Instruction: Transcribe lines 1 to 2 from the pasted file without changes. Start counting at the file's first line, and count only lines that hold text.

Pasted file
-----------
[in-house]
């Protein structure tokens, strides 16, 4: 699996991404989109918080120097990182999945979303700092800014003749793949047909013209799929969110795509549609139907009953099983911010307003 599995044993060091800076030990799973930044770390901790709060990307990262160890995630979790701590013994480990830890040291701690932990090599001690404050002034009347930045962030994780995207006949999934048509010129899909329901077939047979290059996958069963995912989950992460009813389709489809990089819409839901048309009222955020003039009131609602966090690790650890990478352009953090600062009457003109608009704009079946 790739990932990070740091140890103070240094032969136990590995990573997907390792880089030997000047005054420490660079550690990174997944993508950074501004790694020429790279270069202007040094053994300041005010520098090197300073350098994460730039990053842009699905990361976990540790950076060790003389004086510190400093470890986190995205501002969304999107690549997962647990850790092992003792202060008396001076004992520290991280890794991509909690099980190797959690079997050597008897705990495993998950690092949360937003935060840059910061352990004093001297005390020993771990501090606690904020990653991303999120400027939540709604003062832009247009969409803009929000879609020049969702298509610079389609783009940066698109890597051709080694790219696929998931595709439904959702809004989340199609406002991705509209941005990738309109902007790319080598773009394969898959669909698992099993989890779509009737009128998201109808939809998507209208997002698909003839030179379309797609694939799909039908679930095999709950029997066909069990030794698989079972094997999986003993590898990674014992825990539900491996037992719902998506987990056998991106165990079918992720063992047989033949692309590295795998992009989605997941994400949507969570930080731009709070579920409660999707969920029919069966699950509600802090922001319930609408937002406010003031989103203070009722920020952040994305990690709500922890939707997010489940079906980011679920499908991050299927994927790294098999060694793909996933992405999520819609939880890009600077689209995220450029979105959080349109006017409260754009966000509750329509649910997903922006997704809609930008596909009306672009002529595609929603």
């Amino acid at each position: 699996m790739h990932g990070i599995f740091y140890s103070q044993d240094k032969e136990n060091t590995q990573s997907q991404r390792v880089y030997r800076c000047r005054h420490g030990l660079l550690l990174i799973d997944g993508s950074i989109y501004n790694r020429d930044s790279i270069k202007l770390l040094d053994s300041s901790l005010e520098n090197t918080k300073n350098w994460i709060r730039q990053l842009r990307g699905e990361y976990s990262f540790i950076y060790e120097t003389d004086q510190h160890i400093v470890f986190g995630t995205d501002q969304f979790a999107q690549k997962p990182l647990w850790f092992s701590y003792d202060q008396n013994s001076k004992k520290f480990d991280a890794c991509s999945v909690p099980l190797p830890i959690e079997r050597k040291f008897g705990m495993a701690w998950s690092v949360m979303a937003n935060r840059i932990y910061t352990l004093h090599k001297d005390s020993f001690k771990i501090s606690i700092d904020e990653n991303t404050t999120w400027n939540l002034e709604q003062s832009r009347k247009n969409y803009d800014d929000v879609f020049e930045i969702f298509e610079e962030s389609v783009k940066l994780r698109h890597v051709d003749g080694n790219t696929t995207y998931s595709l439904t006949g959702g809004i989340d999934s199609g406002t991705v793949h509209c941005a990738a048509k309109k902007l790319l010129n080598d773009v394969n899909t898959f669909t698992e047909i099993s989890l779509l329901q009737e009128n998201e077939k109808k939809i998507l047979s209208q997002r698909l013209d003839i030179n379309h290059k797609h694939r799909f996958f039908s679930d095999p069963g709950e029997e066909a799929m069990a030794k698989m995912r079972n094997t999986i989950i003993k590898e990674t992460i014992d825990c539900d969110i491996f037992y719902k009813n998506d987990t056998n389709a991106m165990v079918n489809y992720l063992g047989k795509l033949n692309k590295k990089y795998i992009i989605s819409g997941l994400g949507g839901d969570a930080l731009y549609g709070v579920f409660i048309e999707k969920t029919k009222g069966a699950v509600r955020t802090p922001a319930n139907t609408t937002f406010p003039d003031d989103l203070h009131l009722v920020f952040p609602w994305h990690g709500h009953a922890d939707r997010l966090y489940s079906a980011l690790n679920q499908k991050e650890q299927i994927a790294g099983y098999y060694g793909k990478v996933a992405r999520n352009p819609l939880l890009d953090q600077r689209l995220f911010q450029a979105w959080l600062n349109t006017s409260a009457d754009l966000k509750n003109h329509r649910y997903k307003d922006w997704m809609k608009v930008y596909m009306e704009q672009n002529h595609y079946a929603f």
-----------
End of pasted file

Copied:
[in-house]
């Protein structure tokens, strides 16, 4: 699996991404989109918080120097990182999945979303700092800014003749793949047909013209799929969110795509549609139907009953099983911010307003 599995044993060091800076030990799973930044770390901790709060990307990262160890995630979790701590013994480990830890040291701690932990090599001690404050002034009347930045962030994780995207006949999934048509010129899909329901077939047979290059996958069963995912989950992460009813389709489809990089819409839901048309009222955020003039009131609602966090690790650890990478352009953090600062009457003109608009704009079946 790739990932990070740091140890103070240094032969136990590995990573997907390792880089030997000047005054420490660079550690990174997944993508950074501004790694020429790279270069202007040094053994300041005010520098090197300073350098994460730039990053842009699905990361976990540790950076060790003389004086510190400093470890986190995205501002969304999107690549997962647990850790092992003792202060008396001076004992520290991280890794991509909690099980190797959690079997050597008897705990495993998950690092949360937003935060840059910061352990004093001297005390020993771990501090606690904020990653991303999120400027939540709604003062832009247009969409803009929000879609020049969702298509610079389609783009940066698109890597051709080694790219696929998931595709439904959702809004989340199609406002991705509209941005990738309109902007790319080598773009394969898959669909698992099993989890779509009737009128998201109808939809998507209208997002698909003839030179379309797609694939799909039908679930095999709950029997066909069990030794698989079972094997999986003993590898990674014992825990539900491996037992719902998506987990056998991106165990079918992720063992047989033949692309590295795998992009989605997941994400949507969570930080731009709070579920409660999707969920029919069966699950509600802090922001319930609408937002406010003031989103203070009722920020952040994305990690709500922890939707997010489940079906980011679920499908991050299927994927790294098999060694793909996933992405999520819609939880890009600077689209995220450029979105959080349109006017409260754009966000509750329509649910997903922006997704809609930008596909009306672009002529595609929603």